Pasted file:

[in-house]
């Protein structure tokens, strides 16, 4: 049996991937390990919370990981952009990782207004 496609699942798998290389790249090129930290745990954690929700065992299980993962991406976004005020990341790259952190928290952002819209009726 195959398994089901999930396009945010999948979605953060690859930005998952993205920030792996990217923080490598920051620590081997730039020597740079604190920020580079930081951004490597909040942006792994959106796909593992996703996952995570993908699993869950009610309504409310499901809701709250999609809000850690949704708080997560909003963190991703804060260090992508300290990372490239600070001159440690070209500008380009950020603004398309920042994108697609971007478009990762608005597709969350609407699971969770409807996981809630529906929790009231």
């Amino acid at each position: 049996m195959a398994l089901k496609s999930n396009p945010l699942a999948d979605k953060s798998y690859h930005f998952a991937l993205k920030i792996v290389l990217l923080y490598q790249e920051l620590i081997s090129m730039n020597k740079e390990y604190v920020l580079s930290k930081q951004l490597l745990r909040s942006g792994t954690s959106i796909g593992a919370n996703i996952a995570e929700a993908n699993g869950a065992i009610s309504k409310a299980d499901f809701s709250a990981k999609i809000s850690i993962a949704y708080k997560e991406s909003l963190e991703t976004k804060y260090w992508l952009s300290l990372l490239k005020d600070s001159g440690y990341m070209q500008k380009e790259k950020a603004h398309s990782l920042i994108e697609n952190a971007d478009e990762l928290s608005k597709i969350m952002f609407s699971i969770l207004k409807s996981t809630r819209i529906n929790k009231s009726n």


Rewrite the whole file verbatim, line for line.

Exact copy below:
[in-house]
């Protein structure tokens, strides 16, 4: 049996991937390990919370990981952009990782207004 496609699942798998290389790249090129930290745990954690929700065992299980993962991406976004005020990341790259952190928290952002819209009726 195959398994089901999930396009945010999948979605953060690859930005998952993205920030792996990217923080490598920051620590081997730039020597740079604190920020580079930081951004490597909040942006792994959106796909593992996703996952995570993908699993869950009610309504409310499901809701709250999609809000850690949704708080997560909003963190991703804060260090992508300290990372490239600070001159440690070209500008380009950020603004398309920042994108697609971007478009990762608005597709969350609407699971969770409807996981809630529906929790009231």
């Amino acid at each position: 049996m195959a398994l089901k496609s999930n396009p945010l699942a999948d979605k953060s798998y690859h930005f998952a991937l993205k920030i792996v290389l990217l923080y490598q790249e920051l620590i081997s090129m730039n020597k740079e390990y604190v920020l580079s930290k930081q951004l490597l745990r909040s942006g792994t954690s959106i796909g593992a919370n996703i996952a995570e929700a993908n699993g869950a065992i009610s309504k409310a299980d499901f809701s709250a990981k999609i809000s850690i993962a949704y708080k997560e991406s909003l963190e991703t976004k804060y260090w992508l952009s300290l990372l490239k005020d600070s001159g440690y990341m070209q500008k380009e790259k950020a603004h398309s990782l920042i994108e697609n952190a971007d478009e990762l928290s608005k597709i969350m952002f609407s699971i969770l207004k409807s996981t809630r819209i529906n929790k009231s009726n």